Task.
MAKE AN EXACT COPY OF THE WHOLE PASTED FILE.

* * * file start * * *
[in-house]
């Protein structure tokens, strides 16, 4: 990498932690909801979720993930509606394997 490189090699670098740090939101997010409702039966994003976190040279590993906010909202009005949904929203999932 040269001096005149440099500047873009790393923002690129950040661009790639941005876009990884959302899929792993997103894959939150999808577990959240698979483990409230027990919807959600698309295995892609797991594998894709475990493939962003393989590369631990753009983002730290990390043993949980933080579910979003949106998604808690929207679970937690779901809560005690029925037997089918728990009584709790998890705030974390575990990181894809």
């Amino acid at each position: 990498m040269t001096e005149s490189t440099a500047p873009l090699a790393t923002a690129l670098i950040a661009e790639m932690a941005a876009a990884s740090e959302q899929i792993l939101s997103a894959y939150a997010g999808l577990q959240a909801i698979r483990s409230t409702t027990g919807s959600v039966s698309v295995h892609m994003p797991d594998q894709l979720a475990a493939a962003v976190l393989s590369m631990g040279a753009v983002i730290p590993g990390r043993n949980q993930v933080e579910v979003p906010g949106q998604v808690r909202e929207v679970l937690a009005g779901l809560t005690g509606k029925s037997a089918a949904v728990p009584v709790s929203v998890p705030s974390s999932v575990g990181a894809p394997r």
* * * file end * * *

[in-house]
């Protein structure tokens, strides 16, 4: 990498932690909801979720993930509606394997 490189090699670098740090939101997010409702039966994003976190040279590993906010909202009005949904929203999932 040269001096005149440099500047873009790393923002690129950040661009790639941005876009990884959302899929792993997103894959939150999808577990959240698979483990409230027990919807959600698309295995892609797991594998894709475990493939962003393989590369631990753009983002730290990390043993949980933080579910979003949106998604808690929207679970937690779901809560005690029925037997089918728990009584709790998890705030974390575990990181894809």
């Amino acid at each position: 990498m040269t001096e005149s490189t440099a500047p873009l090699a790393t923002a690129l670098i950040a661009e790639m932690a941005a876009a990884s740090e959302q899929i792993l939101s997103a894959y939150a997010g999808l577990q959240a909801i698979r483990s409230t409702t027990g919807s959600v039966s698309v295995h892609m994003p797991d594998q894709l979720a475990a493939a962003v976190l393989s590369m631990g040279a753009v983002i730290p590993g990390r043993n949980q993930v933080e579910v979003p906010g949106q998604v808690r909202e929207v679970l937690a009005g779901l809560t005690g509606k029925s037997a089918a949904v728990p009584v709790s929203v998890p705030s974390s999932v575990g990181a894809p394997r």